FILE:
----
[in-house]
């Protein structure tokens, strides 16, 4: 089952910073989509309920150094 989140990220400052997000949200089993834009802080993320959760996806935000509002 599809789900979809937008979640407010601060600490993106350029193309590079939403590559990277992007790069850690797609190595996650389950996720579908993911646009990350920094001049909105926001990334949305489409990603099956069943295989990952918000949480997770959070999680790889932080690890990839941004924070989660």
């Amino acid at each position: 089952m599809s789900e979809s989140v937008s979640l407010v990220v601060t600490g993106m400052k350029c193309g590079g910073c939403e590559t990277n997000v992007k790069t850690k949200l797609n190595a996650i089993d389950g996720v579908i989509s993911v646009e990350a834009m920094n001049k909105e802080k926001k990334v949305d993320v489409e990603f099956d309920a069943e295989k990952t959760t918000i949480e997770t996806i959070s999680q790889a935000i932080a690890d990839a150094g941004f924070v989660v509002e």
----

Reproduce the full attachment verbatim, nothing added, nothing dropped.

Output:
[in-house]
């Protein structure tokens, strides 16, 4: 089952910073989509309920150094 989140990220400052997000949200089993834009802080993320959760996806935000509002 599809789900979809937008979640407010601060600490993106350029193309590079939403590559990277992007790069850690797609190595996650389950996720579908993911646009990350920094001049909105926001990334949305489409990603099956069943295989990952918000949480997770959070999680790889932080690890990839941004924070989660």
């Amino acid at each position: 089952m599809s789900e979809s989140v937008s979640l407010v990220v601060t600490g993106m400052k350029c193309g590079g910073c939403e590559t990277n997000v992007k790069t850690k949200l797609n190595a996650i089993d389950g996720v579908i989509s993911v646009e990350a834009m920094n001049k909105e802080k926001k990334v949305d993320v489409e990603f099956d309920a069943e295989k990952t959760t918000i949480e997770t996806i959070s999680q790889a935000i932080a690890d990839a150094g941004f924070v989660v509002e």